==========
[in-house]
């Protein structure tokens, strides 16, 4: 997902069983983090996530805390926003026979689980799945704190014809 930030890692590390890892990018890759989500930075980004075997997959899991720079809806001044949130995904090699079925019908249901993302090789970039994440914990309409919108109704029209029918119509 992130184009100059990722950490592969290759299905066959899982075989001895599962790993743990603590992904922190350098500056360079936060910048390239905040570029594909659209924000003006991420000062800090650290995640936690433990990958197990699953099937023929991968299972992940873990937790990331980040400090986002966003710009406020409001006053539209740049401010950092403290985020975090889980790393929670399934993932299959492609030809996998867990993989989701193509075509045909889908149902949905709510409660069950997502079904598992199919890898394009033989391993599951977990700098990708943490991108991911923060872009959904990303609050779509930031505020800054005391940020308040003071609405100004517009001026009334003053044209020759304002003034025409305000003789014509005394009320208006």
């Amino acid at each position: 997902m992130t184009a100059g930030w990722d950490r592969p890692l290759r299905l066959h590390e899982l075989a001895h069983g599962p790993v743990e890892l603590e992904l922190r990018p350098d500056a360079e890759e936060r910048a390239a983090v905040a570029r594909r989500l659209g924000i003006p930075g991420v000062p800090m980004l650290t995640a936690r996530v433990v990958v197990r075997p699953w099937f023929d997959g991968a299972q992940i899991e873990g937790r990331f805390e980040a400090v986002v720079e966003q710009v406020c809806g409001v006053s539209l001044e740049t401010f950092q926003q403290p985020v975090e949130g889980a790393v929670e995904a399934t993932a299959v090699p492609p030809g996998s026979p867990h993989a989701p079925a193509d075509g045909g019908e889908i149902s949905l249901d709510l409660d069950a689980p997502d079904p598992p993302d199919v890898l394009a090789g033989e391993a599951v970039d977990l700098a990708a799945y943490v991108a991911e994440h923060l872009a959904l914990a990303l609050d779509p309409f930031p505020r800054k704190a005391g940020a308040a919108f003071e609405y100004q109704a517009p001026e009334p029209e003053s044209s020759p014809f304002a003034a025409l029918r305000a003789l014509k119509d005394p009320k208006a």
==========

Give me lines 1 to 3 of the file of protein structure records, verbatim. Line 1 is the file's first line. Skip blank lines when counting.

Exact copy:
[in-house]
């Protein structure tokens, strides 16, 4: 997902069983983090996530805390926003026979689980799945704190014809 930030890692590390890892990018890759989500930075980004075997997959899991720079809806001044949130995904090699079925019908249901993302090789970039994440914990309409919108109704029209029918119509 992130184009100059990722950490592969290759299905066959899982075989001895599962790993743990603590992904922190350098500056360079936060910048390239905040570029594909659209924000003006991420000062800090650290995640936690433990990958197990699953099937023929991968299972992940873990937790990331980040400090986002966003710009406020409001006053539209740049401010950092403290985020975090889980790393929670399934993932299959492609030809996998867990993989989701193509075509045909889908149902949905709510409660069950997502079904598992199919890898394009033989391993599951977990700098990708943490991108991911923060872009959904990303609050779509930031505020800054005391940020308040003071609405100004517009001026009334003053044209020759304002003034025409305000003789014509005394009320208006």
């Amino acid at each position: 997902m992130t184009a100059g930030w990722d950490r592969p890692l290759r299905l066959h590390e899982l075989a001895h069983g599962p790993v743990e890892l603590e992904l922190r990018p350098d500056a360079e890759e936060r910048a390239a983090v905040a570029r594909r989500l659209g924000i003006p930075g991420v000062p800090m980004l650290t995640a936690r996530v433990v990958v197990r075997p699953w099937f023929d997959g991968a299972q992940i899991e873990g937790r990331f805390e980040a400090v986002v720079e966003q710009v406020c809806g409001v006053s539209l001044e740049t401010f950092q926003q403290p985020v975090e949130g889980a790393v929670e995904a399934t993932a299959v090699p492609p030809g996998s026979p867990h993989a989701p079925a193509d075509g045909g019908e889908i149902s949905l249901d709510l409660d069950a689980p997502d079904p598992p993302d199919v890898l394009a090789g033989e391993a599951v970039d977990l700098a990708a799945y943490v991108a991911e994440h923060l872009a959904l914990a990303l609050d779509p309409f930031p505020r800054k704190a005391g940020a308040a919108f003071e609405y100004q109704a517009p001026e009334p029209e003053s044209s020759p014809f304002a003034a025409l029918r305000a003789l014509k119509d005394p009320k208006a």